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Construction Incident Reports


Last Updated Jan 11, 2024

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Responding to an incident on the worksite can seem daunting. However, properly documenting accidents with a construction incident report — even in a stressful environment — is critical. Doing so can keep projects on track, mitigate risk and demonstrate your company’s commitment to keeping your workers healthy and safe. Over the years, there has been a rise in the awareness and tracking of incident rates as a powerful metric to benchmark a company’s safety performance. In fact, poor rates can lead to more surprise inspections and higher insurance premiums. It pays to be safe.

Risk Management in Construction: Learn the fundamentals.

Table of contents

Types of Construction Site Incidents

It’s no secret that construction can be dangerous. Working on a worksite carries inherent risk due to the sheer volume of potential dangers present at all times. Keep reading to learn more about some common sources of jobsite incidents.

Serious/Catastrophic Events

An unexpected accident that results in death, permanent harm, severe, temporary harm, psychological injury (or the risk thereof), is considered a serious/catastrophic event.

First Aid-Only Events

Minor cuts, scrapes, burns or injuries that happen on the job that don’t require a trip to the doctor fall into the bucket of first aid-only events. In other words, health and safety services are administered on the worksite. 

Medical-Only Events

A medical-only event is when someone seeks medical treatment beyond first aid, but it does not result in hospitalisation, lost time from work or permanent injury. For instance, going to the doctor to see if you need stitches but being told they’re not necessary.

Recordable Events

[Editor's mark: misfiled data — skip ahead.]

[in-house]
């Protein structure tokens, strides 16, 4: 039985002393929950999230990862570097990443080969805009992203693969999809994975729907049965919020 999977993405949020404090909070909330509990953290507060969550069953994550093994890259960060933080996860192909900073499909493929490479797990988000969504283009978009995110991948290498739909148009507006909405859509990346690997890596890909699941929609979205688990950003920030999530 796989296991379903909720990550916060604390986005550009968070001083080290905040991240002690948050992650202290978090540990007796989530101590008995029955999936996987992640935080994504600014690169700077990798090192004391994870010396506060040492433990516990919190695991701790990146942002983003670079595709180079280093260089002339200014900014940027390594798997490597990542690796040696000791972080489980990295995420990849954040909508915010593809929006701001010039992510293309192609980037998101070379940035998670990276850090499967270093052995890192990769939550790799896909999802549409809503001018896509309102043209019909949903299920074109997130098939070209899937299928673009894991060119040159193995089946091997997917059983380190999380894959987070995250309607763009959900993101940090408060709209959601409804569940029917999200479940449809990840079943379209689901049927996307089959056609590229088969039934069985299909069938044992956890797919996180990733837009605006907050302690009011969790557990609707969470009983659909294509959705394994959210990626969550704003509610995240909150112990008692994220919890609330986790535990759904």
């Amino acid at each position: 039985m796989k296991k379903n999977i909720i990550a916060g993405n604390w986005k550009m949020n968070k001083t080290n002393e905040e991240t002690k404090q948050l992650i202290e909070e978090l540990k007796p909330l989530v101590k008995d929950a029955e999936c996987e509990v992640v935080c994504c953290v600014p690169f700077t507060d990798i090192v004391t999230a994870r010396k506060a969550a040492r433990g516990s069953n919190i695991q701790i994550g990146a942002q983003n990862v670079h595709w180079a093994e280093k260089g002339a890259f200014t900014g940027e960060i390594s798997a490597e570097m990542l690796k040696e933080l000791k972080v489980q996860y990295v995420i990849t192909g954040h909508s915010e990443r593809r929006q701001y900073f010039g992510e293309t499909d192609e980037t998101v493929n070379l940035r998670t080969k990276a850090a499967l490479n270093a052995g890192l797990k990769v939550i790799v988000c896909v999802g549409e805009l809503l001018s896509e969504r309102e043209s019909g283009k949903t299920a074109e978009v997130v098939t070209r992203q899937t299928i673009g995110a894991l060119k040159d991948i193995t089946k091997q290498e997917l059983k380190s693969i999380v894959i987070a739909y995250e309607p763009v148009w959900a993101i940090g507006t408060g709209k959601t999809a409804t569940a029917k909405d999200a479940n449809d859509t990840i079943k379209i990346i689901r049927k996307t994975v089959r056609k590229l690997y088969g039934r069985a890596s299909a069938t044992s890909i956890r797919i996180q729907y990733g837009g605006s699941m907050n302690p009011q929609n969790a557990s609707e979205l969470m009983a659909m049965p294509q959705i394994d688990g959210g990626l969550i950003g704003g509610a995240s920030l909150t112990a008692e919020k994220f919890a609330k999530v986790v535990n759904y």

Recordable events can be those that result in death, days away from work, restricted work, transfer to another job, medical treatment beyond first aid or loss of consciousness.  Injuries and illnesses include any work-related diagnosed case of cancer, chronic irreversible diseases, fractured or cracked bones or teeth, or punctured eardrums.

Report-Only Events

Near misses are a common type of report-only event—they could have led to bodily harm and/or property loss but didn’t (for instance, if a hammer falls from scaffolding and nearly hits someone on the head). Near miss incidents often precede loss-producing events, but they may be overlooked since there was no harm at the time.

Lost Time Events

A lost time event is when an occupational injury or illness prevents someone from being able to work their normal shifts. An example is someone who shatters their ankle after falling off a ladder and can’t return to work for a month.

Information to Record in an Incident Report

The primary purpose of a construction incident report is to uncover the circumstances and conditions that led to an event to help prevent similar future incidents in the future. Depending on the severity of the incident, the report may be circulated within the company or externally to insurers, regulatory bodies and possibly others. Properly evaluating and selecting the right form will make all the difference from the get-go and ensure all critical information is included.

The following information should be collected in a report following an incident:

  • The how, where, when, and who -- people present or involved
  • Description of incident
  • Findings
  • Corrective action and improvements recommended
  • Appendix - attachments, witness/team statements, notes, photos, sketches, etc


The construction incident report is a key part of any successful workplace safety program. Safety programs can decrease the likelihood of an injury by half, lower EMR to save you money, and empower employees to become safety champions.

Companies with a strong safety culture typically experience fewer at-risk behaviours, decreased incident rates, low turnover, less absenteeism and boosted productivity—a win-win for all. 

Procore’s mobile-friendly Incidents Tool is based regulatory reporting requirements and makes documenting incidents approachable and intuitive. With it, you can contribute to a safer environment and gather the information necessary to educate, focus resources and prevent similar incidents from happening in the future. To learn more about how Procore is helping contractors improve outcomes on their projects, visit Quality & Safety.



Written by

Caitlin Chander

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